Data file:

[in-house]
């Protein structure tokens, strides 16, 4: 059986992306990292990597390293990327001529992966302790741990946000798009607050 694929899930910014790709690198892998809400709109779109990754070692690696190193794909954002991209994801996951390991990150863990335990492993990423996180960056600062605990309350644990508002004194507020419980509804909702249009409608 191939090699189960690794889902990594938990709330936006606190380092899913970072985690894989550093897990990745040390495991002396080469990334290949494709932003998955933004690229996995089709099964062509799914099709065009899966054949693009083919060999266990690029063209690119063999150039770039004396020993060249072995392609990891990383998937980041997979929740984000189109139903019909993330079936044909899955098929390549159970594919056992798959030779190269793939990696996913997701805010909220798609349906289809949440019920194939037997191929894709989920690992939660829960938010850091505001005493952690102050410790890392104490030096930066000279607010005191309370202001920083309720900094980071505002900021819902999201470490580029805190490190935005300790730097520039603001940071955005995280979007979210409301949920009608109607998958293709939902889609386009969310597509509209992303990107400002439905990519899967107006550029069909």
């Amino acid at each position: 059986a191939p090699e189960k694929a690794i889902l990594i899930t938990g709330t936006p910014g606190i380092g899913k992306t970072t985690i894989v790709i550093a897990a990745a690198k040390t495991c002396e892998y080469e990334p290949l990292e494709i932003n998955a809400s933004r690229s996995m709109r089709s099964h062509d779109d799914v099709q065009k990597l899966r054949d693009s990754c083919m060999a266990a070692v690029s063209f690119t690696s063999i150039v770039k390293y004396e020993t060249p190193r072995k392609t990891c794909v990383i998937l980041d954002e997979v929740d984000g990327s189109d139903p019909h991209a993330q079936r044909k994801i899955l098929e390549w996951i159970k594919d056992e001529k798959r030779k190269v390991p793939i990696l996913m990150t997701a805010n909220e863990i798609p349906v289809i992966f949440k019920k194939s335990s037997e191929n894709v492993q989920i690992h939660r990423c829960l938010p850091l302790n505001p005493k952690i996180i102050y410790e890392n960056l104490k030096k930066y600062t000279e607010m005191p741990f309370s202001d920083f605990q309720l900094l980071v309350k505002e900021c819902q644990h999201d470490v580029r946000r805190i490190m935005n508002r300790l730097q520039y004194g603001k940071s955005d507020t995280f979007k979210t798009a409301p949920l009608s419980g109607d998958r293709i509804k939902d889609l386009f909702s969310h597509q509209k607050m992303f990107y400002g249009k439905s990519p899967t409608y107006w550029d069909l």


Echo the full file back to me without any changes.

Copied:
[in-house]
């Protein structure tokens, strides 16, 4: 059986992306990292990597390293990327001529992966302790741990946000798009607050 694929899930910014790709690198892998809400709109779109990754070692690696190193794909954002991209994801996951390991990150863990335990492993990423996180960056600062605990309350644990508002004194507020419980509804909702249009409608 191939090699189960690794889902990594938990709330936006606190380092899913970072985690894989550093897990990745040390495991002396080469990334290949494709932003998955933004690229996995089709099964062509799914099709065009899966054949693009083919060999266990690029063209690119063999150039770039004396020993060249072995392609990891990383998937980041997979929740984000189109139903019909993330079936044909899955098929390549159970594919056992798959030779190269793939990696996913997701805010909220798609349906289809949440019920194939037997191929894709989920690992939660829960938010850091505001005493952690102050410790890392104490030096930066000279607010005191309370202001920083309720900094980071505002900021819902999201470490580029805190490190935005300790730097520039603001940071955005995280979007979210409301949920009608109607998958293709939902889609386009969310597509509209992303990107400002439905990519899967107006550029069909």
């Amino acid at each position: 059986a191939p090699e189960k694929a690794i889902l990594i899930t938990g709330t936006p910014g606190i380092g899913k992306t970072t985690i894989v790709i550093a897990a990745a690198k040390t495991c002396e892998y080469e990334p290949l990292e494709i932003n998955a809400s933004r690229s996995m709109r089709s099964h062509d779109d799914v099709q065009k990597l899966r054949d693009s990754c083919m060999a266990a070692v690029s063209f690119t690696s063999i150039v770039k390293y004396e020993t060249p190193r072995k392609t990891c794909v990383i998937l980041d954002e997979v929740d984000g990327s189109d139903p019909h991209a993330q079936r044909k994801i899955l098929e390549w996951i159970k594919d056992e001529k798959r030779k190269v390991p793939i990696l996913m990150t997701a805010n909220e863990i798609p349906v289809i992966f949440k019920k194939s335990s037997e191929n894709v492993q989920i690992h939660r990423c829960l938010p850091l302790n505001p005493k952690i996180i102050y410790e890392n960056l104490k030096k930066y600062t000279e607010m005191p741990f309370s202001d920083f605990q309720l900094l980071v309350k505002e900021c819902q644990h999201d470490v580029r946000r805190i490190m935005n508002r300790l730097q520039y004194g603001k940071s955005d507020t995280f979007k979210t798009a409301p949920l009608s419980g109607d998958r293709i509804k939902d889609l386009f909702s969310h597509q509209k607050m992303f990107y400002g249009k439905s990519p899967t409608y107006w550029d069909l």